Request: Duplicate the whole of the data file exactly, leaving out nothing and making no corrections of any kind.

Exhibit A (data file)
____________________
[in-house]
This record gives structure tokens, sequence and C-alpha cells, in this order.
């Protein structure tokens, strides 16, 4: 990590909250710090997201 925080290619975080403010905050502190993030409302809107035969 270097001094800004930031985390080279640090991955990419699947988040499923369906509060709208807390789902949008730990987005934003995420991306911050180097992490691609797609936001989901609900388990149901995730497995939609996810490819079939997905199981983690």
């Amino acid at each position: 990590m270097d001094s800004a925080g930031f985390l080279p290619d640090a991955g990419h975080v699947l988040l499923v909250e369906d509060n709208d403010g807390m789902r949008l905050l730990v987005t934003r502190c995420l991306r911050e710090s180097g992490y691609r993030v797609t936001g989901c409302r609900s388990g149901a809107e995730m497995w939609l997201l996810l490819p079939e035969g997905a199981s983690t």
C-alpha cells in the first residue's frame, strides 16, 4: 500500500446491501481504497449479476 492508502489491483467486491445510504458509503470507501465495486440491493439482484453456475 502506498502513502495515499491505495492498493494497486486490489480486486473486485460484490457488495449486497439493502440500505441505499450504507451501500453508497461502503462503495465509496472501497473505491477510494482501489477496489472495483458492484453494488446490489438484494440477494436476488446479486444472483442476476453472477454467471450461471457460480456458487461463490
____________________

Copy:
[in-house]
This record gives structure tokens, sequence and C-alpha cells, in this order.
């Protein structure tokens, strides 16, 4: 990590909250710090997201 925080290619975080403010905050502190993030409302809107035969 270097001094800004930031985390080279640090991955990419699947988040499923369906509060709208807390789902949008730990987005934003995420991306911050180097992490691609797609936001989901609900388990149901995730497995939609996810490819079939997905199981983690």
């Amino acid at each position: 990590m270097d001094s800004a925080g930031f985390l080279p290619d640090a991955g990419h975080v699947l988040l499923v909250e369906d509060n709208d403010g807390m789902r949008l905050l730990v987005t934003r502190c995420l991306r911050e710090s180097g992490y691609r993030v797609t936001g989901c409302r609900s388990g149901a809107e995730m497995w939609l997201l996810l490819p079939e035969g997905a199981s983690t």
C-alpha cells in the first residue's frame, strides 16, 4: 500500500446491501481504497449479476 492508502489491483467486491445510504458509503470507501465495486440491493439482484453456475 502506498502513502495515499491505495492498493494497486486490489480486486473486485460484490457488495449486497439493502440500505441505499450504507451501500453508497461502503462503495465509496472501497473505491477510494482501489477496489472495483458492484453494488446490489438484494440477494436476488446479486444472483442476476453472477454467471450461471457460480456458487461463490